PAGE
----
Bermuda Field Course 2012 :: Daily Report
Day 07 | Wednesday, March 14, 2012
Coral Day at North Rock and Three Hill Shoals
Coral Reefs are an ecological wonder of the world and as a general rule they are found within 30 degrees of the equator. However, Bermuda’s Coral Reefs break the rules. Thanks to the Gulf Stream’s constant flow to Bermuda, water temperatures range from 17-28°C (62-82°F) over the course of a year. As a result Bermuda maintains the northernmost coral reefs in the Atlantic Ocean.
This morning we were given a lecture on coral biology and ecology by the Science Education Coordinator of BIOS, Kaitlin Baird. This was followed immediately afterwards by a discussion with Rachel Evans, a coral research technician, who gave us a crash course on the BIOS Benthic Monitoring Techniques used to research and monitor Bermuda’s ecologically unique reef systems. We then quickly practiced our identification skills on some dead specimens and loaded up the boats to head to one of the northernmost coral reefs in the world!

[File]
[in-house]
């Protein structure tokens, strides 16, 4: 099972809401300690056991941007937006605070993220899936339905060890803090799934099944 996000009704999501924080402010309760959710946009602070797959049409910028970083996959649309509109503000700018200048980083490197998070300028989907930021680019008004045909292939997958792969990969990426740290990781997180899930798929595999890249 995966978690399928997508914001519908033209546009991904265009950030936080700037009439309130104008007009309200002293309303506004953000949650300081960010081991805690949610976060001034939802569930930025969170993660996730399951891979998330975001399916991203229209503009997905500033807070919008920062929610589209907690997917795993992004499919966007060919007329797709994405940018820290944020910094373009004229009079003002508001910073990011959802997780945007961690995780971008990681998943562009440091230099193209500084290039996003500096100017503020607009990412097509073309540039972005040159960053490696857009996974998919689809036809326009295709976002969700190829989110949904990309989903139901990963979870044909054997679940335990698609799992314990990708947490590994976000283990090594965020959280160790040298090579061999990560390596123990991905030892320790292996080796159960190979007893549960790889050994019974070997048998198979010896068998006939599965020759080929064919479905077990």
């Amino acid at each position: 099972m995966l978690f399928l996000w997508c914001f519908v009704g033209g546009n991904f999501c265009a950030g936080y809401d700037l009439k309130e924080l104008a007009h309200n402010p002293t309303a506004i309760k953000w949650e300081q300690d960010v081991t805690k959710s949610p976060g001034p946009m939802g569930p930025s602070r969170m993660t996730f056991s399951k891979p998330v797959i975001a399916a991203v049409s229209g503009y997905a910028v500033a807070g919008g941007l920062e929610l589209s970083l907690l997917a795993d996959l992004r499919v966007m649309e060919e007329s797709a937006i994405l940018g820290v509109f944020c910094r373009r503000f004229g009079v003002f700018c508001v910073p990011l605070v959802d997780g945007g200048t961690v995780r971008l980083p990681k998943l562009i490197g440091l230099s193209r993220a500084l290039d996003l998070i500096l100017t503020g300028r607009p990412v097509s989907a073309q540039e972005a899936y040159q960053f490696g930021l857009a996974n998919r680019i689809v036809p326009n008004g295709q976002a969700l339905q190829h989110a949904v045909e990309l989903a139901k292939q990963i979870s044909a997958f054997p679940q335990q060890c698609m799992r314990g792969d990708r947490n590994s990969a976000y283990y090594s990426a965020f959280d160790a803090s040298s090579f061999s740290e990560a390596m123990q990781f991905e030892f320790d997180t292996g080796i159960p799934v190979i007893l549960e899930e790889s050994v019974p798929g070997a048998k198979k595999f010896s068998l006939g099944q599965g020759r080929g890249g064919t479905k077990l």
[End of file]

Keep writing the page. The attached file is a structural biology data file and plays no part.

The first site was the “rim reef” at North Rock. This is the most densely populated of Bermuda’s reef ecosystems with 30-60% coral cover thanks to low sedimentation and wave energy (great abiotic coral conditions). The reef was unbelievably gorgeous! It was indeed densely populated with corals and having been privy to previous work on the two largest reefs in the world I must say that I’m not sure if bigger is better. This Bermudian reef was vibrantly colored and incredibly healthy. The mustard colored Porites astreoides and other encrusting corals provided wonderful contrast to the gigantic purple sea fans which waved in unison with other vividly colored soft corals. The site of this pristine reef and its resident flora and fauna was simply breathtaking.
Fortunately the trip was not one of mere sightseeing but science. In teams of three we laid ten meter transects and identified all healthy coral colonies within a meter of our transect on either side. Then using the Point-intercept method we recorded the identity of benthic organisms or substrate every 50 cm. These methods allowed us to sample for abundance and diversity of the reef. We were then able to compare this outer rim reef site to an inner lagoonal patch reef site (Three Hill Shoals) using the same approaches..
This was undoubtedly an adventurous and educational day full of lots of snorkeling, science and of course coral!
- Andrew Niccum
Starting out from BIOS
Allison, keeping it teal!
First transect at North Rock
Corals at North Rock
Reef at North Rock
Discussing first transect
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Patch Reef corals